Teacher’s Pet

Daily Prompt Post: Tell us about a teacher who had a real impact on your life, either for the better or the worse. How is your life different today because of him or her?

My favourite teacher was one that I didn’t meet until my second last year of school, though it quickly felt like I’d known her for a long time.  It’s funny, at first I really didn’t like her…through no fault of her own.  I’d had a favourite teacher since Year 7, and she was supposed to be teaching me Theatre Studies in Year 11, my first class with her since Year 8.  I was so excited.  I rock up on the first day only to find she’d left the school without so much as a goodbye (in fact, she’d ended the conversation with “see you next year!” before school let out) so I was floored and guttered.  Ms Tolli had taken her place, a teacher brand new to the school.  I didn’t know her at all, but she was replacing my then-favourite teacher and nobody was going to be better than her.

It didn’t take too long for her to show us her fun and awesome she was though, and quickly the whole class were counting down to her classes.  Realistically, I probably shouldn’t have been doing that class at all (I only signed up for it because I wanted to be in the original teacher’s grade).  I was shy, awkward and wasn’t really interested in theatre at all.  Despite all that, Ms Tolli made me (and others in a similar situation) feel like we belonged and that would could do it.

She was supportive and really had our best interests at heart.  More than that, we saw her as a friend.  Looking back, I’m not even sure how she managed that, because mostly when teachers try to pull that off, they just come off as try-hards.  Not Ms Tolli though.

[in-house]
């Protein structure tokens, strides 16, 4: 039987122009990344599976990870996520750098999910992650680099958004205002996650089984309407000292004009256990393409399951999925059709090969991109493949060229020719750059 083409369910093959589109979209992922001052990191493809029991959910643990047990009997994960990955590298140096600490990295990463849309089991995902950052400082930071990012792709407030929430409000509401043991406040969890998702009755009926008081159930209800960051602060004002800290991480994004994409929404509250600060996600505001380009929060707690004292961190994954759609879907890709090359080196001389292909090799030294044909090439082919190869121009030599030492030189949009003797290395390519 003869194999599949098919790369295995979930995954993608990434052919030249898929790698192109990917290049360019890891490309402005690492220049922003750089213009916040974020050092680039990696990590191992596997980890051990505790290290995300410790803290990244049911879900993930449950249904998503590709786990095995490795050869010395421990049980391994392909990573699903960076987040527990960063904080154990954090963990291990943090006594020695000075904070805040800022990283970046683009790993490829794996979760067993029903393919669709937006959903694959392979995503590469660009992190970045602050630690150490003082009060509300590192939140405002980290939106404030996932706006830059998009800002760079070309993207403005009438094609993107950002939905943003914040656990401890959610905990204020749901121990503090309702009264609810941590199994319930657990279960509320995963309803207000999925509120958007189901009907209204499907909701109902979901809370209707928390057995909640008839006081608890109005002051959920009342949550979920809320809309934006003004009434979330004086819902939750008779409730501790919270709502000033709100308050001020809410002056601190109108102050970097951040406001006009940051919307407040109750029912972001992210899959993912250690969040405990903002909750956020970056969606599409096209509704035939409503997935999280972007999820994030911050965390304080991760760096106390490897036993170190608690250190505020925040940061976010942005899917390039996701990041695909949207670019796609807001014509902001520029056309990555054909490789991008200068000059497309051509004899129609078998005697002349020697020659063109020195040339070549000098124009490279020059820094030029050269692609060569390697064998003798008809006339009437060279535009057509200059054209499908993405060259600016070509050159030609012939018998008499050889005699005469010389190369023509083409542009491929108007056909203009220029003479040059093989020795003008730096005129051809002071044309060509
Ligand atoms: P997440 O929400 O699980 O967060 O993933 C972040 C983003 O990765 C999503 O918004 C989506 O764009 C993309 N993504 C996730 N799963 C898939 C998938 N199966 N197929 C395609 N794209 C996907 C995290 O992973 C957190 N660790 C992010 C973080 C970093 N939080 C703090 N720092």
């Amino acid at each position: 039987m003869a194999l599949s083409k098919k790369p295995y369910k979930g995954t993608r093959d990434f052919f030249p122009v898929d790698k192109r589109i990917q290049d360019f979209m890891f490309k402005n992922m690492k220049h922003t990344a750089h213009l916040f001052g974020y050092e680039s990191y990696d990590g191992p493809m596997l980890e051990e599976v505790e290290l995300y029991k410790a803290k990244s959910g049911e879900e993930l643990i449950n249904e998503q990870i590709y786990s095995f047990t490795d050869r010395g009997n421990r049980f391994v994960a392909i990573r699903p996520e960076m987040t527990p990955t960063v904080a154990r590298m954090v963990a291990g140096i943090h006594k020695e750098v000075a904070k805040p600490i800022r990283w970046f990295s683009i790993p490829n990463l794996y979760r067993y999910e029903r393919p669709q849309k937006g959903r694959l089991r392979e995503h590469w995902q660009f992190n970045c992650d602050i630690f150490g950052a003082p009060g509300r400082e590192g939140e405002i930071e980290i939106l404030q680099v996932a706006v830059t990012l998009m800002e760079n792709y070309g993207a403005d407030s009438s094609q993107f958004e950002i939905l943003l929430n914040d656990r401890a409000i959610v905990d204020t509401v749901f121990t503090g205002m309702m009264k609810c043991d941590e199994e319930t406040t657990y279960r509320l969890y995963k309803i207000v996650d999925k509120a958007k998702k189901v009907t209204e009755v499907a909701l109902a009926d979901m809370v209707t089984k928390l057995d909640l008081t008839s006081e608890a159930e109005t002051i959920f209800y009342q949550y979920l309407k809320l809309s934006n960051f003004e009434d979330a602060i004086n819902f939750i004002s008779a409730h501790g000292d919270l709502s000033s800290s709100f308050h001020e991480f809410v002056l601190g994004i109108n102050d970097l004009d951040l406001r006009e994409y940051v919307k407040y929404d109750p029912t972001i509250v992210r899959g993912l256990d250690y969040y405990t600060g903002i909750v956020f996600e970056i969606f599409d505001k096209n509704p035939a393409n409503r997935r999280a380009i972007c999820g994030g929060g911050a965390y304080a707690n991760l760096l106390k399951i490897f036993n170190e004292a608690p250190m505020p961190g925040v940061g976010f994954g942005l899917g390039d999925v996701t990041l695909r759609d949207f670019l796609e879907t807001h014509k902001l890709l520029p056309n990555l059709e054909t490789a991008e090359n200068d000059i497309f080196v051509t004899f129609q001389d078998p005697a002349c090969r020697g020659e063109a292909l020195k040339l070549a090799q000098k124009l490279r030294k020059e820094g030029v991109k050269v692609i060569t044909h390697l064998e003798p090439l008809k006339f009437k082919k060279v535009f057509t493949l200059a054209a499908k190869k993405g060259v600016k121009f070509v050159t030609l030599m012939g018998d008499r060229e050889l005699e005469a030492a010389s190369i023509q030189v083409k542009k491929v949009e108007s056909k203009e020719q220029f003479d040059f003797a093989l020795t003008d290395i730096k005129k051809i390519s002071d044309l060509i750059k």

The main project of our theatre studies class was putting on a play from scratch, using only the people in our class.  The class was pretty small really, only maybe 15 people, so that’s no small fete.  We wound up spending a lot of time outside of normal school hours working on it, helping the actors learn their lines, building sets, working out the costumes and music.  We became more than just a class of Year-11s-and-12s, we were like a little family, with Ms Tolli as our surrogate mum.

I feel like I grew up a lot that year, thanks to her mentoring and kindness.  I started the year as shy and timid, and left with confidence and a stronger belief in myself.

We were so close by the end of the year that we celebrated at Ms Tolli’s house with a BBQ and booze.  Throughout the year we’d gotten to know her three young kids, and they were so happy we were there and including them.  Everyone was really sad the year was ending.  Half the class was finishing school completely, and others weren’t taking up her class next year (drama).  I was though, purely because I wanted another year with her.

I still miss her sometimes, and wish we were in contact.  I don’t know where I’d be now if she hadn’t given me the confidence and self-belief that she did.  Thanks for everything Vanda ❤

Excruciatingly Embarrassing

My most embarrassing moment was a few months after I turned 18, halfway through my last year of school.  I did a lot of dumb things back then – as we all did.  One of the more stupid things I decided to do was try to take units 3 & 4 in Music, after only starting to learn guitar a couple of years before and not being very good…mostly because I hated practicing.  I didn’t take any music units at school prior to deciding to do it in my final year (well, not since the mandatory lessons back in Year 8, which was a long time before).  I’d been taking guitar lessons for a couple of years, and that had given me an unhealthy confidence that I could take on the challenge.  The music teachers didn’t think it was a good idea either, warning me it’d be very difficult, but like the naive teenager I was, I did it anyway.  How hard could it be, right?